I’d love to see somebody else head into the Stats Datalab and do a bit more digging into recent declines in teenage fertility rates.
Teen fertility rates are down but we aren’t entirely sure why. The new report commissioned by the Social Policy Evaluation and Research Unit notes increased use of contraception but doesn’t have any clear reason why contraception use has increased. They note the link between deprivation and higher birth rates; it would be interesting if they presented results sorted by income cohort.
The time path has a sharp drop from the 1970s through the early 80s, then a slow decline, then a sharp rise from ’05 to ’08, then a reasonable decline since ’08.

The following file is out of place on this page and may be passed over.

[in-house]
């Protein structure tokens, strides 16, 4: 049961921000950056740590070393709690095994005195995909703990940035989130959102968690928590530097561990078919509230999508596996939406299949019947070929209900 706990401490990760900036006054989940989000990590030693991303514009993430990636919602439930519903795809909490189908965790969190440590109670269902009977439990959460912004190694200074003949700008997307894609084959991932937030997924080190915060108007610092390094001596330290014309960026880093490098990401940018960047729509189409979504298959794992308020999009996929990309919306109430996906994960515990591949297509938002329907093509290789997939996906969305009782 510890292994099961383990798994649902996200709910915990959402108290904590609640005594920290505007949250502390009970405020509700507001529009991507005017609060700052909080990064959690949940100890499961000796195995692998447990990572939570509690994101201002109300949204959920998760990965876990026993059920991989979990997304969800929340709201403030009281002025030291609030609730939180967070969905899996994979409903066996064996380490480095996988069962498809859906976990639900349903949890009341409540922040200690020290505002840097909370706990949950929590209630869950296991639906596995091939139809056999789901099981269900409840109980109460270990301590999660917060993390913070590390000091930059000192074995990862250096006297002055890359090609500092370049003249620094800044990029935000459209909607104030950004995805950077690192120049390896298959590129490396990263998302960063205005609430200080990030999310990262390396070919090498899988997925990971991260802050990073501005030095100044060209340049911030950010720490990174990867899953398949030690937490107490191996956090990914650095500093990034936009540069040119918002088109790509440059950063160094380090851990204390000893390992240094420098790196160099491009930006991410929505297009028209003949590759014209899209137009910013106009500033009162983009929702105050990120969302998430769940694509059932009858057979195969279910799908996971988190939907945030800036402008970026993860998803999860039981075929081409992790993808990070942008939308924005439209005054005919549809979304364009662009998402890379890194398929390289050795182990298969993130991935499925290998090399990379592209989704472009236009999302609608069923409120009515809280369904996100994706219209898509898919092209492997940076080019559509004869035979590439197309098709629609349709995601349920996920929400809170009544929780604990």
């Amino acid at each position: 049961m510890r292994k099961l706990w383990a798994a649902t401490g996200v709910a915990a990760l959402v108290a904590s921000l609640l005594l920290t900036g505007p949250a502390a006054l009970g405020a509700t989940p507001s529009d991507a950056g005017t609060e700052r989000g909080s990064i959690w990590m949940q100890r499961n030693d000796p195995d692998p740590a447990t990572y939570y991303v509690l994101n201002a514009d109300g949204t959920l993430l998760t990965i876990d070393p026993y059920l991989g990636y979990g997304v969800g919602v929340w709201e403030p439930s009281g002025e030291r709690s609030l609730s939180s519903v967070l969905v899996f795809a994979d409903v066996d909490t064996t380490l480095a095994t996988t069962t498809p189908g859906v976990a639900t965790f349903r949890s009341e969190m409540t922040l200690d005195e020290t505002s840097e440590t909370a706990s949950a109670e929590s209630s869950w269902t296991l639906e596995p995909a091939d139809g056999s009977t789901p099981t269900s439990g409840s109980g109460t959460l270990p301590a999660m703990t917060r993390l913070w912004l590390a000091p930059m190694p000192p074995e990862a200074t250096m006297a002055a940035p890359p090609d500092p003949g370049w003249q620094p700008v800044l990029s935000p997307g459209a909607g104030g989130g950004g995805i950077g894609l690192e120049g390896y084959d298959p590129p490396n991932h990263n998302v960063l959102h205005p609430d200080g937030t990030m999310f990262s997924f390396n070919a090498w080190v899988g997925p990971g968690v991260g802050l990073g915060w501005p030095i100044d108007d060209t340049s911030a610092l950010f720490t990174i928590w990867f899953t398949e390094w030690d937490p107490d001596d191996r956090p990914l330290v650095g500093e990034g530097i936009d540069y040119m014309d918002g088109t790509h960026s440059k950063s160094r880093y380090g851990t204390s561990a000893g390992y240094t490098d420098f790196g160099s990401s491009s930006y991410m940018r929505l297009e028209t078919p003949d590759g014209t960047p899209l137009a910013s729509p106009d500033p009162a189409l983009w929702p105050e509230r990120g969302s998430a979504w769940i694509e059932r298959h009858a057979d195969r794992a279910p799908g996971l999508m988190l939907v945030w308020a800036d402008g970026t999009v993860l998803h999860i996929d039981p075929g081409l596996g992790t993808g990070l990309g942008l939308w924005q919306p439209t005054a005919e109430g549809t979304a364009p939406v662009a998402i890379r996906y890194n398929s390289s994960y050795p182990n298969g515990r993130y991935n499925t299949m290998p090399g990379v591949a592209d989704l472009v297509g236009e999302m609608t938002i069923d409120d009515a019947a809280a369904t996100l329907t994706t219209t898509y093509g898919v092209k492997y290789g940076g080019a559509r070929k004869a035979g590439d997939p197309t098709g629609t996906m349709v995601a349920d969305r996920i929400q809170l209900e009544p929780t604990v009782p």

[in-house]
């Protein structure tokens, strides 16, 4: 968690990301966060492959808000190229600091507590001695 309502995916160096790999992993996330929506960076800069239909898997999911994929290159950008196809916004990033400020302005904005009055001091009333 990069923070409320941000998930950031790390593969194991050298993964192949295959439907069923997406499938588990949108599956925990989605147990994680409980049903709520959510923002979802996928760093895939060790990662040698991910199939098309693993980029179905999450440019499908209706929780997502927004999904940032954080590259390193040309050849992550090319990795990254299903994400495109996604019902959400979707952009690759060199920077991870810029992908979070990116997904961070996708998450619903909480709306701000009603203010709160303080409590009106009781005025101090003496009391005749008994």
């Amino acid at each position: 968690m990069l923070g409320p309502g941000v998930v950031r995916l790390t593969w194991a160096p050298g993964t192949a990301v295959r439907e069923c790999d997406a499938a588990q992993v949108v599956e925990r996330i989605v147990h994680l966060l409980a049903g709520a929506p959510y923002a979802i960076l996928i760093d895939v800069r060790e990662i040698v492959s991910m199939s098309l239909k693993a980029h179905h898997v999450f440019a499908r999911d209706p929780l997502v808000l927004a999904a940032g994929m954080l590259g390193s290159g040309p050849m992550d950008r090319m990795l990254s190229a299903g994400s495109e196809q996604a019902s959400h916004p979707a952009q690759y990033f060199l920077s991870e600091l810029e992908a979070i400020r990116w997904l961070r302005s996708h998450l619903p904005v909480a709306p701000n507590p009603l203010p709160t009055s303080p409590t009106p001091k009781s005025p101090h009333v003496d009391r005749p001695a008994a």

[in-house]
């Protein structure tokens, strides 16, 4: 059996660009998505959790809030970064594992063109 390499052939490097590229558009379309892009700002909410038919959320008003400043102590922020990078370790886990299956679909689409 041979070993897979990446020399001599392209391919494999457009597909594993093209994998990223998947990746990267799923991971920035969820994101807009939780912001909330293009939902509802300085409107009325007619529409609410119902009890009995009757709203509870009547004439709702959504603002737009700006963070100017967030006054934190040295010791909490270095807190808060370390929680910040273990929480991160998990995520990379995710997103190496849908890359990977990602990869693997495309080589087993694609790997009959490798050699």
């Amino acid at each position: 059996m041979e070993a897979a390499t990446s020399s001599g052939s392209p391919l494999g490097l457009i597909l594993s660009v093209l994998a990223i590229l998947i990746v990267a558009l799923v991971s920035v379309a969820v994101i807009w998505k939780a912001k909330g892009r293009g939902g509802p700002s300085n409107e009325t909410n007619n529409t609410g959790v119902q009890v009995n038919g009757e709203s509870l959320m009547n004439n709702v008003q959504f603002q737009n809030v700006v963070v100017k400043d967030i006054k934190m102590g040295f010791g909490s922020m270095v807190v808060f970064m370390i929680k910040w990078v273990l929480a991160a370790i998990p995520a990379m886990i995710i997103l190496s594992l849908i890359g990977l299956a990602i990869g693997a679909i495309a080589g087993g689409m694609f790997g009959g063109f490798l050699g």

I wonder whether changes under National restricting the generosity of benefits paid to single mothers who have an additional child while on benefit have had an effect on teen birth rates.
Somebody with DataLab access could check:
- differential effects on teenage fertility of the changes to benefits by comparing cohorts likely to access benefits conditional on childbirth with higher-income cohorts unlikely to do so;
- differential effects of easier morning-after pill access in Auckland, later rolled out to other cities, as compared to regions where it’s more difficult to access pharmacies;